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Tesla ramps up service offerings as Model 3 creeps into spotlight

With the first production Model 3 now in public, it's time for Tesla to make sure all its ancillary programs are running like tops.

Tesla's got hundreds of thousands of reservations for its Model 3 sedan, yet its service departments occasionally struggle under current, pre-Model-3 loads. So how will Tesla attempt to rectify that?

Tesla is drastically ramping up its service offerings as the Model 3 enters production, Reuters reports, citing a conversation with a senior executive. The goal is to have enough of its service-related operations in place to handle the massive uptick in Tesla ownership that will come with full-scale production of the Model 3.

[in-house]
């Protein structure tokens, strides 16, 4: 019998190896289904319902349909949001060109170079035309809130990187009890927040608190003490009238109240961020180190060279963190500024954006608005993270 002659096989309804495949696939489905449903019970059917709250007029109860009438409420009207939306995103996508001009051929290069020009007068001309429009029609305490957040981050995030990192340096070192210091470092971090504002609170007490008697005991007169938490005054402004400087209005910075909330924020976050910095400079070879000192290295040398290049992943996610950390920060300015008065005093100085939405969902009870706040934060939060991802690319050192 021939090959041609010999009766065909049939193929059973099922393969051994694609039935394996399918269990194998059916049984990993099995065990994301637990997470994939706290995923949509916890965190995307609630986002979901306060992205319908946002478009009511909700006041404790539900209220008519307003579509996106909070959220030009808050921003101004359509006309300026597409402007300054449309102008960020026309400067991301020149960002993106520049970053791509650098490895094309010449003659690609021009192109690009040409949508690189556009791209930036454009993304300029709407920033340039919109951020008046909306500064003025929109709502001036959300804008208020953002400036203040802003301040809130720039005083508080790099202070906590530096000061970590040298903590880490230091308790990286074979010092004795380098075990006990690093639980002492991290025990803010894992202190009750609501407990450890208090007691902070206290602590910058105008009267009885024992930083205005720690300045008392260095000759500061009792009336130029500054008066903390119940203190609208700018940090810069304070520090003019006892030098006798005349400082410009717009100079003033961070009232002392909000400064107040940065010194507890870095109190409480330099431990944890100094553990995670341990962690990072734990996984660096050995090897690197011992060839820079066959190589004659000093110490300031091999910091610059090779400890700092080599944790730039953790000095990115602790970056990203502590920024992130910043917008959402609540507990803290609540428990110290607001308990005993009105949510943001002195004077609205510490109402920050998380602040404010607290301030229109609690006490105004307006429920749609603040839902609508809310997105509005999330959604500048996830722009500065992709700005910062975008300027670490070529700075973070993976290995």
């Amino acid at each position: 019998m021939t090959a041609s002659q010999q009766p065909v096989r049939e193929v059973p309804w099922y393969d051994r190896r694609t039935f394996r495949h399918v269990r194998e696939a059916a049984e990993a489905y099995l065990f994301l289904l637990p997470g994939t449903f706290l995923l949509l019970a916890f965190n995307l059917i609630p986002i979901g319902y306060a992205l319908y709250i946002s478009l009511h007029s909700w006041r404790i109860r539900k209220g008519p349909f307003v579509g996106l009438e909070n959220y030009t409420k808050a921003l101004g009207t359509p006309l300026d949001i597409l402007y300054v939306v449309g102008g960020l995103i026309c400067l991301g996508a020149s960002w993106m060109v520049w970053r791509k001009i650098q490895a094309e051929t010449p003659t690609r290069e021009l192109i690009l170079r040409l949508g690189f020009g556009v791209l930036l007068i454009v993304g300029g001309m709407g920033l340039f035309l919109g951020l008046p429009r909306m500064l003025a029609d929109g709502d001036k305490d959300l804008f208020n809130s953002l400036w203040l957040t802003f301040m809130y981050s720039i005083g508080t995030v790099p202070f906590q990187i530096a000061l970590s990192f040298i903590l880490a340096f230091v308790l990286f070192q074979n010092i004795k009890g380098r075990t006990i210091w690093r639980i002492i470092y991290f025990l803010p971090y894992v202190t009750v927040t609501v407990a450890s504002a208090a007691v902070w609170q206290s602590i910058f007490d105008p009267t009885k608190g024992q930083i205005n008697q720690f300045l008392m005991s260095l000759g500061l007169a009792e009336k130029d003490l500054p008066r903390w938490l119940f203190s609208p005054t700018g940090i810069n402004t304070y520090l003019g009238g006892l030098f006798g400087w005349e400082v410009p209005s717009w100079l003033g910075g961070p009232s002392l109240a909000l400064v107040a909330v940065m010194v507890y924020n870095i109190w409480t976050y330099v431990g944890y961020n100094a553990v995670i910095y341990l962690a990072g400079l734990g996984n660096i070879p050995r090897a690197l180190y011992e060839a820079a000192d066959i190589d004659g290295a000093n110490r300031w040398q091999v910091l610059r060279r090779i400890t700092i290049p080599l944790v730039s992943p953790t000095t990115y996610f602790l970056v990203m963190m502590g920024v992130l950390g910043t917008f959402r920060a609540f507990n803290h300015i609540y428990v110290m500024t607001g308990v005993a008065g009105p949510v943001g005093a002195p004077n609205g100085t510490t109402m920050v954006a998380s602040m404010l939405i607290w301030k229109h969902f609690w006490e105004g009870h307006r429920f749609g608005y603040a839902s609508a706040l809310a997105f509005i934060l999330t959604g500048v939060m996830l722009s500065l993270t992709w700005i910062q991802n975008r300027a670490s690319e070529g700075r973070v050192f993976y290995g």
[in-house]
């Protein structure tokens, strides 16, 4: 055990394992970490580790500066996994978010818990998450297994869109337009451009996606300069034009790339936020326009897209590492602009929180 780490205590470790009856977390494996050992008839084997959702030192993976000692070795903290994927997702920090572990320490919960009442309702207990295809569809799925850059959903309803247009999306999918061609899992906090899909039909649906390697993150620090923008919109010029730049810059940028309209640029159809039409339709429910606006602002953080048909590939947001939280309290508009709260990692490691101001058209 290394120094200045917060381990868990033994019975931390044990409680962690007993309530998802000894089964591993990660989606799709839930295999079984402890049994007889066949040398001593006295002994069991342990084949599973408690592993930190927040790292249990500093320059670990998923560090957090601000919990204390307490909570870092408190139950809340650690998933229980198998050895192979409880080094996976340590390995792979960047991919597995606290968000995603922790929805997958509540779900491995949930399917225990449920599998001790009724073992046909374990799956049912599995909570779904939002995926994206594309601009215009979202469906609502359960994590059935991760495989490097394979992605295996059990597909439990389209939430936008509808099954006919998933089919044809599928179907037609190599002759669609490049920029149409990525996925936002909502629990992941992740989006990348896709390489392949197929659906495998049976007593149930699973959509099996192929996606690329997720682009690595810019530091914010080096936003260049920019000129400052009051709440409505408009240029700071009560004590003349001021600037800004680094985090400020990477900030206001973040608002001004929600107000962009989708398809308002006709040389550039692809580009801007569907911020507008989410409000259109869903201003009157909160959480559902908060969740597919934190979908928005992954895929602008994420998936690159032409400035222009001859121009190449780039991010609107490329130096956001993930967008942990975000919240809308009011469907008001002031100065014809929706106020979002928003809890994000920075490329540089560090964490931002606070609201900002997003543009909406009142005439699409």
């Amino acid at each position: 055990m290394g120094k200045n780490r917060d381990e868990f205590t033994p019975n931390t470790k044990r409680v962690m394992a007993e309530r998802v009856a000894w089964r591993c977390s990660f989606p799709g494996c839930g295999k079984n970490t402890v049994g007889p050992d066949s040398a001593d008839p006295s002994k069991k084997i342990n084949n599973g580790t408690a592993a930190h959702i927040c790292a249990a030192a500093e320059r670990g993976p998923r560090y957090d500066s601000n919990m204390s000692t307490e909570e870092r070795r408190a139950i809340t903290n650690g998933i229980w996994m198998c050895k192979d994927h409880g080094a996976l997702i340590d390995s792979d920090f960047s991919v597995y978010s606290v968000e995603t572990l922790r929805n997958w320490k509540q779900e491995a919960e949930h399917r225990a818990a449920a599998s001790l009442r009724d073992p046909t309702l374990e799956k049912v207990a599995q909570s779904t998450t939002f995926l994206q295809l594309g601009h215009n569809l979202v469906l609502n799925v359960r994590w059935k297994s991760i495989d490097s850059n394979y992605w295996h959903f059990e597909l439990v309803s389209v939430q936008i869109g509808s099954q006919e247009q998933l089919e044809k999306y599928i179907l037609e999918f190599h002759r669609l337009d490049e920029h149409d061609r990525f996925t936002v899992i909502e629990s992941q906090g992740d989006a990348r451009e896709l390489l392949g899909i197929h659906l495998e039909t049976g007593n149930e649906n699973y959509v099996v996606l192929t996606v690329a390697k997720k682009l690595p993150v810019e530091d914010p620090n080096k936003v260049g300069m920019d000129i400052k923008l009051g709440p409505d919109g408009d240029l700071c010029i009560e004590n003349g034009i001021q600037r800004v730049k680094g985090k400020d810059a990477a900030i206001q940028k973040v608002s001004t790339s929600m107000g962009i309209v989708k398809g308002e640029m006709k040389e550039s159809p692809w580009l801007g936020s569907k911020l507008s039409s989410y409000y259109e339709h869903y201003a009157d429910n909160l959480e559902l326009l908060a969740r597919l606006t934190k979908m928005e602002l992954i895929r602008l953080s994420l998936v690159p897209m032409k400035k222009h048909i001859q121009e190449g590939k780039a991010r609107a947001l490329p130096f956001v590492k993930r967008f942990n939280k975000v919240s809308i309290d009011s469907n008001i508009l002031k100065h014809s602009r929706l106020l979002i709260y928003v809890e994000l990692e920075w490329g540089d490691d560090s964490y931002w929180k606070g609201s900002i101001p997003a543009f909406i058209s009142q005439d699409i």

If the Model 3 is as reliable as Tesla hopes it is, it shouldn't need to rely too heavily on all these service centers.

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As part of this push, it will add 350 mobile service vans and 100 service centers -- there are only 150 of the latter at the moment. The company also plans to add 1,400 technicians this year in order to decrease service times. Over the next few years, those numbers will keep growing.

The service vans are used for quick jobs that can be done on-site -- they won't be welding body panels and painting wheels on your driveway. Service centers are already facing backlog issues, so the service vans should be a big help in that regard. Reuters reports that the majority of Tesla fixes to date do not require a lift and can be done very quickly.

Right now, there's only one production-level Model 3 we've seen. It rolled off the line on July 3, and the person who held the reservation gave it to Tesla CEO Elon Musk. Production will ramp up over the coming months, starting at low (three-digit) volumes. Most of this service news was mentioned in Tesla's Q1 2017 earnings report, as well.